The scenes that took place in Eastern State were excellent, and for the first almost half of the book I couldn't get enough. But that's where my enjoyment ended and boredom began. The ending was chaotic and hard to wrap my head around, but honestly by that point I didn't even care what happened. I did enjoy some of the character development, especially that of Rachel and Quentin/Judith, but I also thought some of the side stories were unnecessary. Another thing that really rubbed me the wrong way were the scenes regarding animal euthanasia. Maybe that's just me and my huge bleeding heart, but when I read things like that I'm immediately turned off.

I had high hopes for this book, but disappointingly it wasn't at all what I thought it was going to be.

Overall Rating: 2 out of 5 Stars (as a mystery/thriller, which is what it was advertised as)

Thanks to Blogging for Books for sending me a copy of Long Black Veil in exchange for an honest review!

January 23, 2018

The Sky is Yours by Chandler Klang Smith

Cover Art Courtesy of Goodreads
Dystopian futuristic society. Coming of age teen angst. A love triangle. Human/robot hybrids. Dragons unrelentingly setting virtually everything on fire. Check, check, check, check, and check. The Sky is Yours by Chandler Klang Smith has all of this and more. I'll be honest and say that I had no clue what this book was about at first, but I was fascinated by the cover. The neon graffiti-ed look drew me in, but as soon as I read the synopsis I was hooked. 

The scene is Empire Island, a once booming metropolis now nearly abandoned as dragons have burned it to the ground. These two dragons appeared randomly in the sky and have not left for years, looming above the city 24/7 and taking no prisoners as they burn and reburn what little remains of Empire Island. Enter Duncan Ripple, a rich, privileged teen set on disregarding orders and living his life, as he crashes his hovercraft on a neighboring desert island. Here is where Abracadabra, or Abby, nurses him back to health until they are both rescued. Upon returning home, they are met by Swanny, Duncan's betrothed, as their parents force a union that neither of them seems to want. Chaos ensues, the three teens escape, and they are left to their own devices on a journey of self-discovery and survival in a smoldering city.

I really enjoyed this book. It is so unique, fun, and engaging, and almost impossible to categorize. The characters were all very well developed, and the plot was exciting and different. While the three characters were intertwined, they each had their own distinctive arc that developed them individually. Although it didn't bother me much, I will say that some of the language used might annoy a more traditional reader. Men are "pros" and women are "fems", and traditional names of objects are abandoned in favor of modernized versions such as the "Toob" for television, a "HowDouse" for a firetruck, and "LookyGlass" for what seems to be a cell phone.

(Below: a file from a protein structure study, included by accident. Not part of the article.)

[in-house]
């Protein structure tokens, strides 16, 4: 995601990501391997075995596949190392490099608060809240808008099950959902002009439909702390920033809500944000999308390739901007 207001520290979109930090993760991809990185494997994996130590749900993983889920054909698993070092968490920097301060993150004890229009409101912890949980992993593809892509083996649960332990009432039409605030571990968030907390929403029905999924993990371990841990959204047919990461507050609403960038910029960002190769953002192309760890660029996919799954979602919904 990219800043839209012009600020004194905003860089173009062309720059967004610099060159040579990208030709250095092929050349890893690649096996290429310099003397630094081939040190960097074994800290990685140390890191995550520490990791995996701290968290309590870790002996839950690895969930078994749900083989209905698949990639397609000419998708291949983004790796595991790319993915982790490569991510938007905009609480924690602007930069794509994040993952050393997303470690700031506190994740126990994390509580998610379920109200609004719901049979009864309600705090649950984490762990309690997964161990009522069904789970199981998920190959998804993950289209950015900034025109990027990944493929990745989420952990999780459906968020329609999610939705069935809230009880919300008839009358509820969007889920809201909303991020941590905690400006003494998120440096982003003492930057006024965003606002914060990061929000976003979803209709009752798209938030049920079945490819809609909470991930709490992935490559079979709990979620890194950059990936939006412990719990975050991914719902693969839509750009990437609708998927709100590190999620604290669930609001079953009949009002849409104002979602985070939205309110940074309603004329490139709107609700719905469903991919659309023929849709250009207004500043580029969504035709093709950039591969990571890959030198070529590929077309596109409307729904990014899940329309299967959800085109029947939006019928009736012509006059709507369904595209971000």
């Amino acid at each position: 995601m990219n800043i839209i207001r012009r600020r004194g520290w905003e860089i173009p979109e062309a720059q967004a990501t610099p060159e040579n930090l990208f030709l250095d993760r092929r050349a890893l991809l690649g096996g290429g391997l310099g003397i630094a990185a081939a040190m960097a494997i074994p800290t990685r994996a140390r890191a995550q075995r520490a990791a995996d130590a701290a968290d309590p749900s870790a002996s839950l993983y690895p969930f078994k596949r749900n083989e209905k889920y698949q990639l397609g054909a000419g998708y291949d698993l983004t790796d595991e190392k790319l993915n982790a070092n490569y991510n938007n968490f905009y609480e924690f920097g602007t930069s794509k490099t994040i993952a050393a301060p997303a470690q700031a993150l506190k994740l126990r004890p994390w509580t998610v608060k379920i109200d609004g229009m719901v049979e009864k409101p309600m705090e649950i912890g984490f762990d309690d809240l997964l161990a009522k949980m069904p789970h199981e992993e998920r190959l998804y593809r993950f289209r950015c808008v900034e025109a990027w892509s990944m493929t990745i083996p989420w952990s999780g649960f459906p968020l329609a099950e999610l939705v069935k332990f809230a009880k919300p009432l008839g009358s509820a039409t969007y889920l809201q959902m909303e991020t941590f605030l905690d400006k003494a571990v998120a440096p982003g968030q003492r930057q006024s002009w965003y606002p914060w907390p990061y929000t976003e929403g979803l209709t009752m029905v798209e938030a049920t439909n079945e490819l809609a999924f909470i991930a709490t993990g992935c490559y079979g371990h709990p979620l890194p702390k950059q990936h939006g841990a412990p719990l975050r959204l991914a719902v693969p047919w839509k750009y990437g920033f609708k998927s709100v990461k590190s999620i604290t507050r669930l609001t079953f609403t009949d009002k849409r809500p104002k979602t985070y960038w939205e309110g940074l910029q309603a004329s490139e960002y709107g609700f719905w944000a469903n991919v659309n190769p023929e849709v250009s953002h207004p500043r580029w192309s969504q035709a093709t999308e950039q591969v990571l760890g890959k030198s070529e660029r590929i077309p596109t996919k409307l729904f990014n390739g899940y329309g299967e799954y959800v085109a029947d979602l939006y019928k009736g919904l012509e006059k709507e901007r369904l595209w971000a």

Overall Rating: 4 out of 5 Stars

The Sky is Yours by Chandler Klang Smith releases TODAY so be sure to pick up a copy!

Thank you so much to Crown Publishing for sending me a finished copy of this beauty!

January 22, 2018

Anatomy of a Scandal by Sarah Vaughan

Cover Art Courtesy of Goodreads
WOAH. This book was a rush. I flew through it and I can tell this is one that will stick with me for a while. Anatomy of a Scandal by Sarah Vaughan is set in London and follows a cast of characters, Sophie, James, Kate, Holly, and Alison. After owning up to an affair, prominent government worker James gets accused of rape and must face trial for his supposed actions. Told in both present day and flashbacks, the reader soon realizes that there are more ties that bind this group together than originally thought, and that everyone is not always who they seem to be. 

This novel deals very heavily with sexual assault and rape. As this is a prominent topic in our society today, I think this book is both timely and necessary. Revealing how deeply a rape can impact an individual, how celebrity and prominence can play a role in prosecution, and how easily someone's guilt can be questioned, it speaks to the deep set issues that for many years our society has ignored that are finally coming to light. 

While this was a tough topic to swallow, I loved everything about this book. I loved the characters, especially Kate. The plot was fast moving and interesting, and even though there were flashbacks it was very easy to piece together. The ending was so satisfying as well, even if it isn't what you initially expect it will be, and there are a few plot twists along the way that keep you engaged. Each character's section was the perfect length, enough to let you know what was happening and what they were thinking but not too long to get bored of them before moving on, and I really enjoyed Vaughan's detailed yet simple writing style.

Overall Rating: 5 out of 5 Stars

Anatomy of a Scandal by Sarah Vaughan releases TOMORROW so be sure to pick up a copy!

A huge thanks to Atria and Goodreads for allowing me early access to an ecopy of this fantastic read.

January 16, 2018

Just Friends by Dyan Sheldon

Cover Art Courtesy of Goodreads